Using EFCore with Postgres

April 14, 2023#Software Development
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Sarah Dutkiewicz, Senior Trainer

If you are wanting to work with EF Core with Postgres, you may run into a problem where the casing of your tables may cause issues for running SQL queries against the data. In this post, we’ll walk through using the Clean Architecture demo and setting it up for Postgres. We will show you the painful problem we ran into and how we fixed it.

If you aren’t familiar with the casing names, we cover naming conventions in this blog post


For this demo, we are running:

  • .NET 7
  • Postgres 15

Install the Ardalis/CleanArchitecture Template

If you don’t have the template installed, you can install it via the dotnet CLI with the following command:

dotnet new -i Ardalis.CleanArchitecture.Template

Create a new project

Once the template is installed, you can create a solution using this template. This command will create a solution folder with the scaffolding for Clean Architecture. Do not use dashes in your solution folder name.

dotnet new clean-arch -o Your.Application

Configure Postgres with EF Core

As the Clean Architecture template uses EF Core, you need to add a reference to a library that brings together EF Core and Postgres. Npgsql is the Postgres driver for .NET. There is a second package for connecting EF core to Postgres. In the Infrastructure project, add Nuget references to Npgsql and Npgsql.EntityFrameworkCore.PostgreSQL.

You also need to update StartupSetup.cs. Change from UseSqlite to UseNpgsql. Your code will look like this:

 services.AddDbContext<AppDbContext>(options =>

Update connection string handling

In the Web project, you’ll need to add a connection string to appsettings.json with a Postgres connection string. Make note of the key that you use for your connection string.

Our connection string section in appsettings.json looks like this:

"ConnectionStrings": {
    "DefaultConnection": "Server=(localdb)\\v11.0;Database=cleanarchitecture;Trusted_Connection=True;MultipleActiveResultSets=true",
    "SqliteConnection": "Data Source=database.sqlite",
    "PostgresConnection": "Server=localhost;Database=postgres;Port=5432;User Id=postgres;Password=demo@secret123;Ssl Mode=Require"

Once the connection string is added to app settings, navigate to Program.cs. On the line that starts string? connectionString, change "SqliteConnection" to the key of your connection string.

Run the application

At this point, you can run the Web project. It will add the data to the database via the call to SeedData.Initialize() in Program.cs.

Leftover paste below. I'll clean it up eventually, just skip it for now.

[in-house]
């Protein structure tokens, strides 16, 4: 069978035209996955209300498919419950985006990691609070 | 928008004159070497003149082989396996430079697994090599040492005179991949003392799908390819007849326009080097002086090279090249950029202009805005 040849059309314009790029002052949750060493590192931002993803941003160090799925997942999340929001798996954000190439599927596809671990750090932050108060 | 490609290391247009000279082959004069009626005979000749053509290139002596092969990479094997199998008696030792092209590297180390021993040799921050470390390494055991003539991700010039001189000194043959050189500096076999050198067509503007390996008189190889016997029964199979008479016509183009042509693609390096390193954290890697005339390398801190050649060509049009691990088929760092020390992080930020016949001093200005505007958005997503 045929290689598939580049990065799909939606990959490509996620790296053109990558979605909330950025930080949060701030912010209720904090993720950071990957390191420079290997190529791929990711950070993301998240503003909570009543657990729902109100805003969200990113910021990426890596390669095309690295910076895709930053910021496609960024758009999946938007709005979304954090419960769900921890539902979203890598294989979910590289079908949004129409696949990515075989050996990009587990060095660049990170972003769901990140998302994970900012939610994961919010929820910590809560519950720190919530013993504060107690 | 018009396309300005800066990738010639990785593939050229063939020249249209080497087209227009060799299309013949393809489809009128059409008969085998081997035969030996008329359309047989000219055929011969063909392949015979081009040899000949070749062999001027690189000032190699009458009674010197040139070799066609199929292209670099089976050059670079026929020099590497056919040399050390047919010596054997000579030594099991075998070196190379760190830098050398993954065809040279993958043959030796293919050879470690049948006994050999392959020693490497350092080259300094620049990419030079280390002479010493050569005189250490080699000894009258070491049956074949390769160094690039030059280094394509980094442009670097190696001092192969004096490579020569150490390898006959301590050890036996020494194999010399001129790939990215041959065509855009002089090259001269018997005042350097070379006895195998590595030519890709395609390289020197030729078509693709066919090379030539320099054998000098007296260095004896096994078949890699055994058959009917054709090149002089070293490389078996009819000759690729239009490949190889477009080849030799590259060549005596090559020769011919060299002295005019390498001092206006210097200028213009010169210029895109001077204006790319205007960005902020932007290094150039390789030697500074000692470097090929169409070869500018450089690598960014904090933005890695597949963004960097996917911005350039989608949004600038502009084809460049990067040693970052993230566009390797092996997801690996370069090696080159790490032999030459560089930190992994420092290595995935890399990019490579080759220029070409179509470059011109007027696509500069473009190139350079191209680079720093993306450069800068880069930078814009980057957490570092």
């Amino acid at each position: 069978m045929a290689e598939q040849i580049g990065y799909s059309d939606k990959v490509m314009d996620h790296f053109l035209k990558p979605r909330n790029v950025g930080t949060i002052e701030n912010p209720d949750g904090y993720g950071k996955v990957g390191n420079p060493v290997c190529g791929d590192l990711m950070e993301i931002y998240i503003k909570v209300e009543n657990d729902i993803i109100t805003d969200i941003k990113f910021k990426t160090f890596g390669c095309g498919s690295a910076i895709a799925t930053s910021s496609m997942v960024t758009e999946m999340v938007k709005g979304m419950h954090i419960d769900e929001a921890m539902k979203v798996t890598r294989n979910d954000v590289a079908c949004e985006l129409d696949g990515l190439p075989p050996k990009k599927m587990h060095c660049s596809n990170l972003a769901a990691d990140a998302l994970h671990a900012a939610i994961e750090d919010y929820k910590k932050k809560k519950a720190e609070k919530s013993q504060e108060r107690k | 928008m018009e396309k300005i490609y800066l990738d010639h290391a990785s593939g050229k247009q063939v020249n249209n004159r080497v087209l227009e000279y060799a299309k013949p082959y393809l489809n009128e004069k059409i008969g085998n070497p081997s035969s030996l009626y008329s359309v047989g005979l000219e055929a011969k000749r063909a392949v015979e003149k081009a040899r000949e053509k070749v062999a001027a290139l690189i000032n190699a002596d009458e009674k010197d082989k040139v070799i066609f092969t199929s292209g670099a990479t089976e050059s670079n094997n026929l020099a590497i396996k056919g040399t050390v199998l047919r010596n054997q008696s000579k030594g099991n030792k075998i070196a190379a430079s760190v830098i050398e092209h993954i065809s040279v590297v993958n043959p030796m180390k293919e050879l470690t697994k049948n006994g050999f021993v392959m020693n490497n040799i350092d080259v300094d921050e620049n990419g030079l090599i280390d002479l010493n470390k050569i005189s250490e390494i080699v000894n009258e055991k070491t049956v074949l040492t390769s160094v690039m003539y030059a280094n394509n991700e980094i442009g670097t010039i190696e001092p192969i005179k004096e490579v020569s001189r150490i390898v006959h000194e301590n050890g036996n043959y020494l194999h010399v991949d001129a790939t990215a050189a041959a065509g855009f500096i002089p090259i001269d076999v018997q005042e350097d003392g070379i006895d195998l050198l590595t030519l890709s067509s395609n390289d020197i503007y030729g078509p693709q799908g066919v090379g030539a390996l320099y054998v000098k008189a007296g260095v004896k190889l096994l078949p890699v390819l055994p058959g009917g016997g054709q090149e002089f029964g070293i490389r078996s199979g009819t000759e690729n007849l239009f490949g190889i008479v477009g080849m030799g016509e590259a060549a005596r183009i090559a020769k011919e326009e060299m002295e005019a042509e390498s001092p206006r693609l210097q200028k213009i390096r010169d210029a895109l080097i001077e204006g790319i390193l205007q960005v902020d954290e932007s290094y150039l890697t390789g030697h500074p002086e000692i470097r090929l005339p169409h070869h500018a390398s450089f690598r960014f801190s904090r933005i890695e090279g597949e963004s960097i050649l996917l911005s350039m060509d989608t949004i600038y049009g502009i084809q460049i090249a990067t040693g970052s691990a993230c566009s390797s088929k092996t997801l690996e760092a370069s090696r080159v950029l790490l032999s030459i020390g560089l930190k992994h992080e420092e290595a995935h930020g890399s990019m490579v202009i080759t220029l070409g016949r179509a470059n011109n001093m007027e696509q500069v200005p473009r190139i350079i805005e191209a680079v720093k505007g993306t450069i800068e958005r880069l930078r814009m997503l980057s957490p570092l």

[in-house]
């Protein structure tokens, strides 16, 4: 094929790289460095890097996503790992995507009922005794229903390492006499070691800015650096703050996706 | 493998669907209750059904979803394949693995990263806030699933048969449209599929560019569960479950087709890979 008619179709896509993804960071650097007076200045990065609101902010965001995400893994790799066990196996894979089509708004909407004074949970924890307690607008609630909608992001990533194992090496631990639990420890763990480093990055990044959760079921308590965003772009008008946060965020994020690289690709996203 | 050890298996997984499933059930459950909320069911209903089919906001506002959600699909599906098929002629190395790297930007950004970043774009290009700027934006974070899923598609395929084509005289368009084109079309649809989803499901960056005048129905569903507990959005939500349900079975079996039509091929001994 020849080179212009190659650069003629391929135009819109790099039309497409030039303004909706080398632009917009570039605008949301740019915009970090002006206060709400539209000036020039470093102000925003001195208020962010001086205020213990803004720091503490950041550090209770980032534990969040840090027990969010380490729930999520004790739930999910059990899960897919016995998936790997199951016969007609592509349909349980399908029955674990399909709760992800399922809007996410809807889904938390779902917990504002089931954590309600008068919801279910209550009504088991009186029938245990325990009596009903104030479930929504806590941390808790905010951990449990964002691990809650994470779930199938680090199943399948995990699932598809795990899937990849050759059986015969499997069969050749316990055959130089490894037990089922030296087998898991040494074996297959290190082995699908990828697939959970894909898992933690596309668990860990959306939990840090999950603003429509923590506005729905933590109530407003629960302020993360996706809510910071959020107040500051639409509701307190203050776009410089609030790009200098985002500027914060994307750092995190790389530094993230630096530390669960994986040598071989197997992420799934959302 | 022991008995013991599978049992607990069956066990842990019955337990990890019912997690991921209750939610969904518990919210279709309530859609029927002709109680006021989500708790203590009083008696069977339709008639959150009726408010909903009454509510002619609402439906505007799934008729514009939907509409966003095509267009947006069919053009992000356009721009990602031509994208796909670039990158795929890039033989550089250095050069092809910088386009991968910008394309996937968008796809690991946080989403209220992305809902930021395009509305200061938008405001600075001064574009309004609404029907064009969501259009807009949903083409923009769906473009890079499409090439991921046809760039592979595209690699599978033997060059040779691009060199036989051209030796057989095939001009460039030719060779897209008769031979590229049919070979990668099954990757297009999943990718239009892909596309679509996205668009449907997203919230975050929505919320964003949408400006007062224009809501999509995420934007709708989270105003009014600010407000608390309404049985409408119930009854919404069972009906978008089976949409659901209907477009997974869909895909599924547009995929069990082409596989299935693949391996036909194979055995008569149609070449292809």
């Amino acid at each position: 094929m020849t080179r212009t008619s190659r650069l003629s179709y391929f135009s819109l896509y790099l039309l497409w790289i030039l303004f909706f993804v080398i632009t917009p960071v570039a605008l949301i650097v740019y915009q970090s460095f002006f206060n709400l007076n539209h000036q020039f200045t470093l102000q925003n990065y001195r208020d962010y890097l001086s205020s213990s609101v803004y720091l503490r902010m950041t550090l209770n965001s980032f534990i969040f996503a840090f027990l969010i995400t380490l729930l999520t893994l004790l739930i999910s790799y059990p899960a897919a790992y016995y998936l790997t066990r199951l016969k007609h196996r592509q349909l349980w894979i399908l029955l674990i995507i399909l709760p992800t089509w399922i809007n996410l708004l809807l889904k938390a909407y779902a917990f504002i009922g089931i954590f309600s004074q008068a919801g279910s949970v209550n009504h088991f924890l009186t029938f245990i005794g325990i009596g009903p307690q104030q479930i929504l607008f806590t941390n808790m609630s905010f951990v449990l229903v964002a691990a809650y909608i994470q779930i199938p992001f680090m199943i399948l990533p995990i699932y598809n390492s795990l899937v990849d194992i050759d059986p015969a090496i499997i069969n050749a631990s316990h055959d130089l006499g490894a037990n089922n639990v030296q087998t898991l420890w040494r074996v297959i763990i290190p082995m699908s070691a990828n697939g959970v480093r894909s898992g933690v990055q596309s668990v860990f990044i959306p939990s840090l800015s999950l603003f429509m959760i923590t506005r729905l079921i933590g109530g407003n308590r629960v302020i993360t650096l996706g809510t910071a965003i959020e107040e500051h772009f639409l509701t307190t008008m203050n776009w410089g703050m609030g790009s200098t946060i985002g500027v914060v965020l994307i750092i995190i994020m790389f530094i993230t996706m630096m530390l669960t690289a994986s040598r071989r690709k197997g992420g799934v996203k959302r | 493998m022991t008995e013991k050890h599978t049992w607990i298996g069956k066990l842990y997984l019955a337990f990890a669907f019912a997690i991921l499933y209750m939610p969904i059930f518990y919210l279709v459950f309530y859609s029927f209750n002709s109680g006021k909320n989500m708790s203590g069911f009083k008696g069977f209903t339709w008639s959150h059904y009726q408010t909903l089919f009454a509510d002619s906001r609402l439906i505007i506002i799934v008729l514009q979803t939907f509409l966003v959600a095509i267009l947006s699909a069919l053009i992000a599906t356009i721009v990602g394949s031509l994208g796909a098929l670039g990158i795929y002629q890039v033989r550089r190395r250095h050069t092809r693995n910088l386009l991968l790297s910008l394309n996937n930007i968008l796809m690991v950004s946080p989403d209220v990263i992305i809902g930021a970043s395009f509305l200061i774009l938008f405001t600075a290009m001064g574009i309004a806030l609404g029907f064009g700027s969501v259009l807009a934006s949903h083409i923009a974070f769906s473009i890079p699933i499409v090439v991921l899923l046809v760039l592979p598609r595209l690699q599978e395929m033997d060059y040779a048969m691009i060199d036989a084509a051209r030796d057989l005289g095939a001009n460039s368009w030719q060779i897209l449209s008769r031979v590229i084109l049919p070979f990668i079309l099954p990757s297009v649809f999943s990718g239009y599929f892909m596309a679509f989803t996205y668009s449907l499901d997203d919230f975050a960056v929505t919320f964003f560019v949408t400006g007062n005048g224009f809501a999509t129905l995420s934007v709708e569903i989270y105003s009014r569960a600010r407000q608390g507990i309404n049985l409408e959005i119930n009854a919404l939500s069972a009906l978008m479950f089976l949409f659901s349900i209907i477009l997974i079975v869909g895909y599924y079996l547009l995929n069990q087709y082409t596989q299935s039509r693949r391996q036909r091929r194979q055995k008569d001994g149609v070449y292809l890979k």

If you want to try things out, check out the Swagger for the endpoints. If you run the GET endpoint for Contributors, you should get responses for 2 contributors - Ardalis and Snowfrog.

Look at the tables in database tools

You might use Pgadmin, DataGrip, Azure Data Studio with the Postgres extension, or some other tool to view the data and query it directly via SQL. Notice that the Clean Architecture demo created three tables:

  • Contributors
  • Projects
  • ToDoItems

View of the tables created by the app - Contributors, Projects, and ToDoItems

Query the data

While in your data tool, try running the following SQL query:

SELECT * FROM Contributors;

You will see that this returns the following error:

ERROR: relation "contributors" does not exist

Wait! Why is “contributors” in lowercase?

It’s a Postgres gotcha - unless things are in quotes, Postgres will lowercase the query.

What does that mean? What do we have to do to get that query to work?

Try this query:

SELECT * FROM "Contributors";

Notice that this works. If we want only the name field, that query would be:

SELECT "Name" FROM "Contributors";

Our demo has small tables. But what if you were working with a table with many fields and needed to escape those columns? What if your business analysts had to do that while querying the database with their tools such as Power BI? That gets to be painful quickly.

Let’s get rid of these tables and show you how to create the tables with lowercased naming conventions. Run these SQL statements to reset your database:

DROP TABLE "Projects";
DROP TABLE "Contributors";

Make life easier with EFCore.NamingConventions

It would be annoying to have to write queries with quotes around the table names and field names. Thankfully, the EFCore.NamingConventions package has the ability to use snake casing or lowercasing without us having to do a lot of rewrite.

  1. Add a reference to the EFCore.NamingConventions package in the Infrastructure project.
  2. Apply the casing statement to StartupSetup.cs.

If you want to use snake casing, your configuration will look like this:

 services.AddDbContext<AppDbContext>(options =>

If you want lowercasing, your configuration will look like this:

 services.AddDbContext<AppDbContext>(options =>

Rerun the application

Try running the GET endpoint for Contributors and notice the same results.

Now, look at the database within your database tools. You should see that the table names are lowercased.

Postgres tables now lowercased - contributors, projects, and todoitems

If you drill down into the columns for the contributors table, notice that the columns are also lowercased.

contributors table with lowercased id and name columns


By default, when you use EFCore with Postgres, it will use the casing of your objects. However, this can make it painful for those who have to run SQL queries against the data, as they would have to use quotes around table names and field names. Bring in EFCore.NamingConventions to use a lowercased-friendly naming convention to help make it easier for others to query the data with SQL.

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